Diagnostic significance of clinical and para-clinical signs of community-acquired pneumonia in children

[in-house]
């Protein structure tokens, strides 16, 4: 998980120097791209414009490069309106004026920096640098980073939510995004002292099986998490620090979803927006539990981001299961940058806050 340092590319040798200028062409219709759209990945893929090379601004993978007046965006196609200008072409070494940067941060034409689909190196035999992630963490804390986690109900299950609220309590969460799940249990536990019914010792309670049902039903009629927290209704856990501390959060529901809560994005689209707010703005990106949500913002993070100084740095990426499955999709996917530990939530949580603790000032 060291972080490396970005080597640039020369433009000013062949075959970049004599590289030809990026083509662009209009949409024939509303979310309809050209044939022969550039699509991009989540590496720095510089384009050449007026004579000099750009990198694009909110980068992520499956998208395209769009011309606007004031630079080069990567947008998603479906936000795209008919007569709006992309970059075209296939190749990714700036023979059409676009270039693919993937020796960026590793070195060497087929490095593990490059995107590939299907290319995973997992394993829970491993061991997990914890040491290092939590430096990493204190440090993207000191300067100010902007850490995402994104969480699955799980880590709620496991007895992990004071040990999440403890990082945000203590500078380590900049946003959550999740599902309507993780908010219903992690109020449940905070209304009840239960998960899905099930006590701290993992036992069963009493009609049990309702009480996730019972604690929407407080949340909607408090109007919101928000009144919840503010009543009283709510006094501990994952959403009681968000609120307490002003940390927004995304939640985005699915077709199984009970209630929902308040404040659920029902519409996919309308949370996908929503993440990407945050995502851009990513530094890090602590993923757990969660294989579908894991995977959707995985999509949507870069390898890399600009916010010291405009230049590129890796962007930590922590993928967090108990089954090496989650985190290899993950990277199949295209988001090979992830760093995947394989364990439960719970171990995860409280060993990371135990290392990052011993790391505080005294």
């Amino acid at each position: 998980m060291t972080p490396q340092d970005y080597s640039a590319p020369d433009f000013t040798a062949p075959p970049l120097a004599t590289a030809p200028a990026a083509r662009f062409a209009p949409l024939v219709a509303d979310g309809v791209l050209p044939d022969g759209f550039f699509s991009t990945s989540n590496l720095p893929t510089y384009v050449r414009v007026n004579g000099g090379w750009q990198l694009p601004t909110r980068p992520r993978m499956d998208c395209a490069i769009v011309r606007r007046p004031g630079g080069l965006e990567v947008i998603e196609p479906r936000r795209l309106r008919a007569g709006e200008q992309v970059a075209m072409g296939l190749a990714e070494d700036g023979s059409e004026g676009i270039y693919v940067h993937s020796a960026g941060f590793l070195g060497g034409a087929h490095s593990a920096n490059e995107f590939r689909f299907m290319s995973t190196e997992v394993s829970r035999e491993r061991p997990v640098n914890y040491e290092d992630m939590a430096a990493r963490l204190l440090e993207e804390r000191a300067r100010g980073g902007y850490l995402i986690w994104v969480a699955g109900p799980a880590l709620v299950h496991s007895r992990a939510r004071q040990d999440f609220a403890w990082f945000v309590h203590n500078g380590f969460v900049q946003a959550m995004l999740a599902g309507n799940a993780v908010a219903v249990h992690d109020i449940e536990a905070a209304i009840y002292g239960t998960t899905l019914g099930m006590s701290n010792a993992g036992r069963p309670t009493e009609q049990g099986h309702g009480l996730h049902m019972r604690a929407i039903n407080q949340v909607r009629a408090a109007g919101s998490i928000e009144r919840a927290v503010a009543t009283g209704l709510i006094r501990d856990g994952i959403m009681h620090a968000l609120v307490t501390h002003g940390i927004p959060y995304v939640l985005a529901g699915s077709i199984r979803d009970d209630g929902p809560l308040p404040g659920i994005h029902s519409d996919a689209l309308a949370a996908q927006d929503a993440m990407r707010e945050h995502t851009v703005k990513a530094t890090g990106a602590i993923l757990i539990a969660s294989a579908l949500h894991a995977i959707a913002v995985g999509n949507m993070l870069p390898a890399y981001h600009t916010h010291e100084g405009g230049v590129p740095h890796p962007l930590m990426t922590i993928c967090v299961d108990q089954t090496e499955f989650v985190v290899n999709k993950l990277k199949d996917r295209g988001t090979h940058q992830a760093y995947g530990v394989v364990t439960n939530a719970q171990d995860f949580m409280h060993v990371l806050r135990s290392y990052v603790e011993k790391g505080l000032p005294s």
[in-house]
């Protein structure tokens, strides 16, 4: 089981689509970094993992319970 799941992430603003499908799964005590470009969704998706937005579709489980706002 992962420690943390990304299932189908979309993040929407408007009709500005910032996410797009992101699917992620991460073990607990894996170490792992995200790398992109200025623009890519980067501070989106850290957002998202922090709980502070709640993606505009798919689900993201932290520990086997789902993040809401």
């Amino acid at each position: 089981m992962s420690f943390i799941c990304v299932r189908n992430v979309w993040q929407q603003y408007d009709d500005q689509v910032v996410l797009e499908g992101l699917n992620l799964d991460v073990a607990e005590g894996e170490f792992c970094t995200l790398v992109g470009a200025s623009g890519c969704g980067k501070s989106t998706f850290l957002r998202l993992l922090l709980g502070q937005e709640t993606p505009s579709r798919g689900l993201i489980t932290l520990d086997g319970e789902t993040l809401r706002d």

Annotation. Respiratory diseases are relevant in pediatric practice, which is associated with its widespread and frequent complications, especially in young children. The aim of the study was to assess the diagnostic value of clinical symptoms, laboratory and ultra-sonographic parameters in pneumonia in children of the first 3 years of life. A retrospective study of medical records of 218 children who were hospitalized in the department for young children diagnosed with pneumonia for the period from 2016 to 2018. The average age of children was 11.67±9.97 months and it was within the range from 1 month to 3 years. The ration of boys and girls was practically identical (51.8% and 48.2% accordingly). The first group included children aged under one year (the average age is 4.57±0.84 months; n=88). The second group included children aged from 1 to 3 years (the average age is 18.2±4.25 months; n=130). To characterize the information content of clinical and laboratory symptoms the study has used objective parameters defined as the operational characteristics of tests. The most important operational characteristics of diagnostic methods included: sensitivity (Se, sensitivity) and specificity (Sp, specificity). To check the statistical hypothesis on differences of absolute and relative frequencies, fractions, and ratios in two independent samples, the criteria of хі-square (χ2) was used. While detailing an anamnesis, the disease was more often related to untimely treatment and outpatient care. Various data were obtained on the absolute and relative risk, as well as the sensitivity and specificity of the localization of pneumonia depending on age. Therefore, the incidence of bilateral pneumonia was considered an indicator of risk. On admission to hospital, the body temperature of patients was 38.2±0.66°С. Most of the complaints were on the unproductive or productive cough. Besides, in some cases, shortness of breath and runny nose were mentioned. Thus, in young children with pneumonia, a diagnostically significant clinical symptom is a bilateral lung impression (82.6%), compared with right-handed (15.1%) and left-handed (2.3%), which is significantly more common in children under 1-th year of life compared with patients 1–3 years; laboratory features are probably higher levels of liver-specific enzymes – ALT and AST in children under 1 year; ultrasonographic indicators associated with the presence of pneumonia in young children include increased liver size, gallbladder deformity, the presence of sediment in the gallbladder, dyskinesia of the biliary tract, thickening of the gallbladder wall; children under 1 year of age have a risk of liver enlargement and biliary dyskinesia.
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